My Parent PLUS Loans Will Take Most of My Retirement

03/19/2014 10:37 am ET Updated May 19, 2014

Dear Steve,

I have a ton of Parent Plus Loans to repay.

I am 62 years-old, still working but will be looking at retiring fairly soon.

My loan payments will be approximately $1,000 a month which will be more than half of my social security income.

Is there not any help for parents who "had" to take parent plus loans due to their income status which kept their student from getting more student loans? This is already creating a great deal of anxiety and depression for me.


Don't miss my free my weekday email newsletter with the latest tips and advice on how to beat debt and do better financially. Subscribe now. - Click Here

Dear B.J.,

Let's not allow the perceived hopelessness of your situation fester and lead to more debilitating anxiety and deep depression. There are some good options here.

Since you are retiring "fairly soon" I would suggest you consider waiting till you retire, when your income will be lower, and then consolidate your Parent PLUS loans into a Direct Loan which would then be eligible for the lowest payment in the Income Contingent Repayment (ICR) program.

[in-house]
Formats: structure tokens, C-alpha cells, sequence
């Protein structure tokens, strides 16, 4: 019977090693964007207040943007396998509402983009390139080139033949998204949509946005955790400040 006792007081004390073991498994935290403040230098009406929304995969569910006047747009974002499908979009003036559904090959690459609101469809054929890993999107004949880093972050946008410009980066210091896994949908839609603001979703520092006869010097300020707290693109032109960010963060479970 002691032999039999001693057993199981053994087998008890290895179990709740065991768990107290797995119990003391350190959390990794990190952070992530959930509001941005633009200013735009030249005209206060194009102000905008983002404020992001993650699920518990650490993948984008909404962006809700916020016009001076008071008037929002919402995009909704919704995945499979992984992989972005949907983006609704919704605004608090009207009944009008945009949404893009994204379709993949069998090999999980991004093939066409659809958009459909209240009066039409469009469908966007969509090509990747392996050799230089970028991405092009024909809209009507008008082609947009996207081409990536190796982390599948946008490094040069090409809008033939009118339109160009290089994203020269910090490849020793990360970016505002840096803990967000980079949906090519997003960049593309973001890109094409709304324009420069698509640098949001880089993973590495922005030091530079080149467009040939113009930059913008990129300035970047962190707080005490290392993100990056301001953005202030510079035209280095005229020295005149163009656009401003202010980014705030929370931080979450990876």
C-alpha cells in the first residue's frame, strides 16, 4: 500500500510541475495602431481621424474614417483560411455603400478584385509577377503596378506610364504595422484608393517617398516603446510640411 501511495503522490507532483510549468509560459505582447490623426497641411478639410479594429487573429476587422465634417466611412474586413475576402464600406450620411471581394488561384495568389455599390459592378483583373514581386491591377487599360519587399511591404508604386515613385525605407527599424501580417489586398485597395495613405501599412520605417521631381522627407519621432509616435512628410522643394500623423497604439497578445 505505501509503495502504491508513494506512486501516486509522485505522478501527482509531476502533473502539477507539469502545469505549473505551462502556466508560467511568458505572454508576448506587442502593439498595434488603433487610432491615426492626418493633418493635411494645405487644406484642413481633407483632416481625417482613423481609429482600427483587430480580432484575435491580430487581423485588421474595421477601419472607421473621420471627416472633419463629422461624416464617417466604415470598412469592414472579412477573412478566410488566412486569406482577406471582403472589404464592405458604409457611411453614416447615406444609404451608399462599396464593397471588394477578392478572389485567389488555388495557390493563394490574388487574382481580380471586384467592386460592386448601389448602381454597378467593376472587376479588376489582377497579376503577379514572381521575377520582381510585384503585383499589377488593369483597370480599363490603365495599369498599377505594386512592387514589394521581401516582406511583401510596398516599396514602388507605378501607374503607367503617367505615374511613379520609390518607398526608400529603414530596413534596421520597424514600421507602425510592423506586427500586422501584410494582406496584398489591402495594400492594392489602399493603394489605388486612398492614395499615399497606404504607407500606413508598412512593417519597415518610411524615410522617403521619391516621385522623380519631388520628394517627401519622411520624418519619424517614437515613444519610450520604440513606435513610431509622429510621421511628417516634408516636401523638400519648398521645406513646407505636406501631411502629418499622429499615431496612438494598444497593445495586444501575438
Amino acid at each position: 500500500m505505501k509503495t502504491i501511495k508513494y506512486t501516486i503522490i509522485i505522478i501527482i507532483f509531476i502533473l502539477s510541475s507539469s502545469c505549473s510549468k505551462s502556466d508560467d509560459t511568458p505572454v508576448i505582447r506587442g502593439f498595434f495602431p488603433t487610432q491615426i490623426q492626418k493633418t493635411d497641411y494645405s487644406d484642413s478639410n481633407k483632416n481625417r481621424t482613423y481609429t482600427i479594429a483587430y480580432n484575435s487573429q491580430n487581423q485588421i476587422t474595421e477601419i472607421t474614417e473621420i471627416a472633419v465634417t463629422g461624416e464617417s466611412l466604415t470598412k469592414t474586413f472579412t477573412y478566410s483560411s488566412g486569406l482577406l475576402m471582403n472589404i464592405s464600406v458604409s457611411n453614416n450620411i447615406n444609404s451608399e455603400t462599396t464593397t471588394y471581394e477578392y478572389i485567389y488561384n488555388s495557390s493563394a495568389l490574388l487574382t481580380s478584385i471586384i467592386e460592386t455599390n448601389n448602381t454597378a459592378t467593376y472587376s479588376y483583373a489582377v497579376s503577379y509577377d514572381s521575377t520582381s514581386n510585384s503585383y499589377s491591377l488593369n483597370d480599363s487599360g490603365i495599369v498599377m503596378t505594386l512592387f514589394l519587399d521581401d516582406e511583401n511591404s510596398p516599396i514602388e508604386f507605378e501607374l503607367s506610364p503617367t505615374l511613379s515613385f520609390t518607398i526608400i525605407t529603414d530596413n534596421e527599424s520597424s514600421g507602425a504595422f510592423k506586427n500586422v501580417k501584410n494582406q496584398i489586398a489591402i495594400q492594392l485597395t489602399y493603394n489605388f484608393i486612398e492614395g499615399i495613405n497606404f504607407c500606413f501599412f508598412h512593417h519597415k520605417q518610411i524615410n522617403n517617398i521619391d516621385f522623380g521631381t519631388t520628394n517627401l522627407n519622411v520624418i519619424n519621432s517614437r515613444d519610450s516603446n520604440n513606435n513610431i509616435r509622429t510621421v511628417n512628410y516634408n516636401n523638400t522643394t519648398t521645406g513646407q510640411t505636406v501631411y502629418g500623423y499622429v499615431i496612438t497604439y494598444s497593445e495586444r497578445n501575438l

If "fairly soon" is more than a year from now then you should consider consolidating them now and enrolling them in the ICR payment. You need to re-certify your income each year and a lower income in retirement will result in a lower payment. By enrolling now you can start to get credit for "time served" in the ICR.

Sure, you'll probably never be able to fully repay the debt, although any remaining balance would be forgiven in 25 years. But in the meantime you'll get the lowest possible payment and any balance of your loans due will terminate when you naturally pass after a long and happy retirement.

You can use the calculator on the bottom of this guide and learn more about all the plans and options that are available.


Get Out of Debt Guy - Twitter, G+, Facebook

If you have a credit or debt question you'd like to ask, just click here and ask away.

If you'd like to stay posted on all the latest get out of debt news and scam alerts, subscribe to my free newsletter.